BY TERESA BERGEN
IN THE NORTHWEST, CHOCOLATE IS BECOMING THE NEW COFFEE. Scores of artisanal chocolate makers are opening, and beanto-bar companies―once a rarity―are on the rise. Unlike chocolatiers, who adapt premade chocolate to suit their vision, chocolate makers start with raw beans and perform every necessary step to transform them into utter deliciousness.
Smells of chocolate and rain hang in the air around the Theo factory. North America’s first certified organic and fair-trade, bean-to-bar chocolate maker offers daily tours which include lots of delicious samples. Tours start in a chocolate classroom, where participants are schooled on chocolate origins, terroir, the dark side of the chocolate industry and why certifications like “fair for life” matter. Next, guests don hairnets―and sometimes beard nets―to tour the factory floor, where they learn about winnowers, stone mills, conches and the other machinery of chocolate making. Tours end in the factory store, the only place to get Theo’s more complicated confections, such as chocolates flavored with basil, lavender, ghost chilies and other unusual ingredients. theochocolate.com
In 2011, when Charley and Jessica Wheelock realized that only a handful of U.S. companies were making chocolate from raw beans, they pounced. “We were all in,” says Charley Wheelock. Hoping to see chocolate go the same artisanal direction as coffee, beer and wine, the couple studied their new trade online and took classes at UC Davis. Woodblock was the first in Portland’s now booming bean-to-bar scene. Combine your love of chocolate with good works by buying one of Woodblock’s Trinidad Fundare bars; funds raised benefit the International Cocoa Genebank in Trinidad, which protects the future of the world’s chocolate supply. Woodblock has been in the news lately for partnering with Serra Modern Druggist on a new high-end cannabis edibles line. woodblock.myshopify.com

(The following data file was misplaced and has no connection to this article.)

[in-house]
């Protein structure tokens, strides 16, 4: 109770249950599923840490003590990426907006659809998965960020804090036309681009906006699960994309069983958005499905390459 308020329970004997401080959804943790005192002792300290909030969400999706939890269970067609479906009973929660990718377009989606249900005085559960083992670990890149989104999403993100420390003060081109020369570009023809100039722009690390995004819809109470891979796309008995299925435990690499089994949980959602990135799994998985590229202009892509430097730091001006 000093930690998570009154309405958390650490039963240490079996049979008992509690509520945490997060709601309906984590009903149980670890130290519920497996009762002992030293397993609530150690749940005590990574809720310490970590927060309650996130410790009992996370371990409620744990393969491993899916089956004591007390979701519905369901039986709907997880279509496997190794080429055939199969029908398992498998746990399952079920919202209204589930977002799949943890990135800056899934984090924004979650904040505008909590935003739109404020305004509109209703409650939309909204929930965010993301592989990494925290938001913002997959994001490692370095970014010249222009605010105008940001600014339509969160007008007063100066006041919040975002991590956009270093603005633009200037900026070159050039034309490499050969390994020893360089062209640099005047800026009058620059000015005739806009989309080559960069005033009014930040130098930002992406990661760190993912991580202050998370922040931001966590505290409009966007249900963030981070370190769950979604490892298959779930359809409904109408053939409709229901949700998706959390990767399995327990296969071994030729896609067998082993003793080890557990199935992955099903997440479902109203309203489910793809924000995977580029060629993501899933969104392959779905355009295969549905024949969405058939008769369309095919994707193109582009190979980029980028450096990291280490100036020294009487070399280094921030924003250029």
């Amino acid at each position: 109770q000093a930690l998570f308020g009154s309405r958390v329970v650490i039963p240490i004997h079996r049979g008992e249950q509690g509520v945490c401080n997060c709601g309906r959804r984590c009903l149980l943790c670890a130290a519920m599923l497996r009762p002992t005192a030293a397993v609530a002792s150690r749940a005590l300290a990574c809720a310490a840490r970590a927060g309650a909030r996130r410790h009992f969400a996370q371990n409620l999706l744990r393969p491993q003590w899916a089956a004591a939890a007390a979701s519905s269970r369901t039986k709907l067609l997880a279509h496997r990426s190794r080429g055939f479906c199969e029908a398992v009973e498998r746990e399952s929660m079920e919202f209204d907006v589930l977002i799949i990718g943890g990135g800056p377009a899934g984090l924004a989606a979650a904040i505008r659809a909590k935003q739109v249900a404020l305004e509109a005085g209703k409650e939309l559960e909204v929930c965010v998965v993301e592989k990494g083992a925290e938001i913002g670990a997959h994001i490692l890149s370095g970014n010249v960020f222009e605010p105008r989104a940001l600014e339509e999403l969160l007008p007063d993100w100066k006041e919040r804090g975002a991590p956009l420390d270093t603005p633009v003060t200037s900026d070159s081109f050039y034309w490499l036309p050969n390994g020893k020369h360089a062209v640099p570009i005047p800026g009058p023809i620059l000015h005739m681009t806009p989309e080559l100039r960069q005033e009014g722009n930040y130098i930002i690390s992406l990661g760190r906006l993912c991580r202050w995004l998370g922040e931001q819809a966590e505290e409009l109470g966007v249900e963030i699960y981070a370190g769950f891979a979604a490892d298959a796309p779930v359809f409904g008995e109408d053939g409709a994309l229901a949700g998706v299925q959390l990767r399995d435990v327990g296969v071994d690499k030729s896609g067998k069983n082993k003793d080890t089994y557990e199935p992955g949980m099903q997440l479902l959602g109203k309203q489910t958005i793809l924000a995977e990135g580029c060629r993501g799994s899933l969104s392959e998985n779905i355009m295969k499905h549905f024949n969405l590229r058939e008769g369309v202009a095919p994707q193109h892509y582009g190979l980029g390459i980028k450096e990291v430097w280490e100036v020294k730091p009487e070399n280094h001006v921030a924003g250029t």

East Van Roasters,Vancouver, B.C.
East Van Roastersis an ambitious project in a socioeconomically disadvantaged Vancouver neighborhood. Director and chocolate maker Shelley Bolton worked with PHS Social Services Society to start a chocolate factory and coffee roaster that would provide job opportunities for women struggling with addiction. In just a few years the project went from a semi-farfetched idea to a community success story. Bolton is especially excited about the direct trade she’s worked out with cacao growers in Peru. Top sellers include Aloha Crunch (toffee and black Hawaiian sea salt in 70 percent dark chocolate), seasonal truffles and Mayan spiced drinking chocolate. East Van’s biggest problem is building
capacity fast enough to keep up with orders. eastvanroasters.com
Sirene, Victoria, B.C.
Toronto-born Taylor Kennedy left his job as a National Geographic photographer to become a full-time chocolate maker. Long a chocolate hobbyist, he devised his business plan and got his first bars into the stores in January 2014. Since he immediately began winning awards―most recently, four gold medals and a bronze in the 2017 International Chocolate Awards, and a silver and bronze from the Academy of Chocolate―both his and his farmers’
sales have soared. “All the way along it’s benefiting people in a positive way,” he says of the bean-to-bar chocolate industry. Kennedy is a purist who uses only two ingredients: cacao beans and sugar. “You shouldn’t get a whole list of other chemicals hidden behind the
word ‘chocolate.’” Kennedy is too busy in his chocolate lab to run a retail store, but he sells bars online at sirenechocolate.com.
Burnt Fork Bend,Stevensville,Montana
Burnt Fork Bend owner Jennifer Wicks began experimenting with home chocolate making in 2007. Four years later, she turned it into a business. “I love the look on peoples’ faces as they taste the differences between several different single origin bars,” she says. “It’s satisfying to teach them something new about chocolate.” Her top seller is the Blue Heron Bar, a 72-percent dark, single origin bar. If you’re driving through Montana, stop by Wicks’ commercial kitchen. Molded chocolate bison, wolves and bears make delicious Montana gifts for folks back home. burntforkbend.com